To write an essay about Heart of Darkness, Geoff Dyer spent a night on a riverboat inspired by the Roi de Belges, the Congo-bound ship of Conrad's novella.
In her very first blog post for the New York Times, Margaret Sullivan defends the paper’s practice of fact-checking the news.
Writing at the Paris Review Daily, Caleb Crain makes an elegant contribution to the ongoing debate about if and when critics should pull their punches. "How rude should a critic be?" he asks. Crain wonders if we can reframe the question: "How free should a critic be?”
With the launch of Granta’s Chinese edition next month, the 123-year-old literary magazine will “have a presence in four of the five most widely spoken languages.”
Have you heard the term “sock-puppeting” yet? It refers to when authors pretend to be someone else and write glowing reviews of their own books on the internet (or, conversely, lambasting their enemies). Last week, crime fiction writer RJ Ellory was caught praising his own books on Amazon—and disparaging his literary competitors. Not long before that, writer Stephen Leather confessed to posing as a fan and having conversations with himself to drum up buzz for his books. In light of all this, the Guardian wonders: What are the ethics of authors posing as their readers?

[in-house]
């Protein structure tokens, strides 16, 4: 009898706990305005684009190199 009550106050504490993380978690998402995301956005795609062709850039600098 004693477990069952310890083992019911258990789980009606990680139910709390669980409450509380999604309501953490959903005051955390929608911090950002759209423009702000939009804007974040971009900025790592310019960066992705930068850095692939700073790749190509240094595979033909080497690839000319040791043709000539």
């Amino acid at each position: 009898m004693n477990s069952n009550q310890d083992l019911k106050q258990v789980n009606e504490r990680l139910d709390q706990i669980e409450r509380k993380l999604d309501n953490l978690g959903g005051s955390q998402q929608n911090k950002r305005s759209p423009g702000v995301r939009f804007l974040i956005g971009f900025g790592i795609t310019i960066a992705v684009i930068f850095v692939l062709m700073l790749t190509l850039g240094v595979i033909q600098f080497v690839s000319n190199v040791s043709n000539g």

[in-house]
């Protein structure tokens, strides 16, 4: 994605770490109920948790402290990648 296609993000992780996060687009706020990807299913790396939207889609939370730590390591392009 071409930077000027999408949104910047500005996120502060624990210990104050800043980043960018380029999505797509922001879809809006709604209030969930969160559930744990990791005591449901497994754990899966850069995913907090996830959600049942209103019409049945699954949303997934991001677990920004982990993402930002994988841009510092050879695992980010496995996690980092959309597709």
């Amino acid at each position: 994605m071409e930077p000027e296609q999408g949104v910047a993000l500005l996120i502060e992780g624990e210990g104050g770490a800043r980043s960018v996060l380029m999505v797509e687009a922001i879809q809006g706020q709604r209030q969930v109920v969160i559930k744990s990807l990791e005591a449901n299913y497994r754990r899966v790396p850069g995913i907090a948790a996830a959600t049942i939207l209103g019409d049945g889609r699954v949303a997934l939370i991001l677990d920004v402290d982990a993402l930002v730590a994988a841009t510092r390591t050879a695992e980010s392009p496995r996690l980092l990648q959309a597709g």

Aleksandar Hemon profiles the Wachowski brothers, whose adaptation of David Mitchell’s Cloud Atlas will hit theaters this fall.